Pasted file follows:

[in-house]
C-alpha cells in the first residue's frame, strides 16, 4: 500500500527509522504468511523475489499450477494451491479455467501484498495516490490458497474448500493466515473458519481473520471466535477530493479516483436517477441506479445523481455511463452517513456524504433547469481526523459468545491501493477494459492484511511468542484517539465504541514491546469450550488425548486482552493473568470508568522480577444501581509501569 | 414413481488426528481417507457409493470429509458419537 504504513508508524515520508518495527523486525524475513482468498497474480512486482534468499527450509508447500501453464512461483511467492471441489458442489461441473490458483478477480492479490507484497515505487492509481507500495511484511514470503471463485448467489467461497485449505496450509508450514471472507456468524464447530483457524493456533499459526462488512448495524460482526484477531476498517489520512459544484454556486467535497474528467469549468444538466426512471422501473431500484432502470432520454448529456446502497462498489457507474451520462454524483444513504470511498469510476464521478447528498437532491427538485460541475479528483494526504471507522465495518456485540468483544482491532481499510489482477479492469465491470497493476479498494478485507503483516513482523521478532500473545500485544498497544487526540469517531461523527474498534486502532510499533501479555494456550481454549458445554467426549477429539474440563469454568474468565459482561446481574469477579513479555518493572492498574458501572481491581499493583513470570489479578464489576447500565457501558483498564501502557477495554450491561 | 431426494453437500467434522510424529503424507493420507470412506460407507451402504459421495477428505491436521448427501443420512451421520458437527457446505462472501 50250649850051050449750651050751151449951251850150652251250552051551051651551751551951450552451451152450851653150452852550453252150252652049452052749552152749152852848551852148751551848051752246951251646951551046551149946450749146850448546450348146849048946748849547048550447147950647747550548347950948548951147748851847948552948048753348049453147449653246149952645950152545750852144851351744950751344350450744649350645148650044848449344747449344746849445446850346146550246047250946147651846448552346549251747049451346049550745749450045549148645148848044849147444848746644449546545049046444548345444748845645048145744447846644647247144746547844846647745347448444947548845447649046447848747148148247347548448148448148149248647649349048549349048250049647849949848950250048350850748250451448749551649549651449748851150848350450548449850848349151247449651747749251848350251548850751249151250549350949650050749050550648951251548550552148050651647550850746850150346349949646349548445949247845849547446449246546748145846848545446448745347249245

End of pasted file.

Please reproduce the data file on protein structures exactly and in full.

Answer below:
[in-house]
C-alpha cells in the first residue's frame, strides 16, 4: 500500500527509522504468511523475489499450477494451491479455467501484498495516490490458497474448500493466515473458519481473520471466535477530493479516483436517477441506479445523481455511463452517513456524504433547469481526523459468545491501493477494459492484511511468542484517539465504541514491546469450550488425548486482552493473568470508568522480577444501581509501569 | 414413481488426528481417507457409493470429509458419537 504504513508508524515520508518495527523486525524475513482468498497474480512486482534468499527450509508447500501453464512461483511467492471441489458442489461441473490458483478477480492479490507484497515505487492509481507500495511484511514470503471463485448467489467461497485449505496450509508450514471472507456468524464447530483457524493456533499459526462488512448495524460482526484477531476498517489520512459544484454556486467535497474528467469549468444538466426512471422501473431500484432502470432520454448529456446502497462498489457507474451520462454524483444513504470511498469510476464521478447528498437532491427538485460541475479528483494526504471507522465495518456485540468483544482491532481499510489482477479492469465491470497493476479498494478485507503483516513482523521478532500473545500485544498497544487526540469517531461523527474498534486502532510499533501479555494456550481454549458445554467426549477429539474440563469454568474468565459482561446481574469477579513479555518493572492498574458501572481491581499493583513470570489479578464489576447500565457501558483498564501502557477495554450491561 | 431426494453437500467434522510424529503424507493420507470412506460407507451402504459421495477428505491436521448427501443420512451421520458437527457446505462472501 50250649850051050449750651050751151449951251850150652251250552051551051651551751551951450552451451152450851653150452852550453252150252652049452052749552152749152852848551852148751551848051752246951251646951551046551149946450749146850448546450348146849048946748849547048550447147950647747550548347950948548951147748851847948552948048753348049453147449653246149952645950152545750852144851351744950751344350450744649350645148650044848449344747449344746849445446850346146550246047250946147651846448552346549251747049451346049550745749450045549148645148848044849147444848746644449546545049046444548345444748845645048145744447846644647247144746547844846647745347448444947548845447649046447848747148148247347548448148448148149248647649349048549349048250049647849949848950250048350850748250451448749551649549651449748851150848350450548449850848349151247449651747749251848350251548850751249151250549350949650050749050550648951251548550552148050651647550850746850150346349949646349548445949247845849547446449246546748145846848545446448745347249245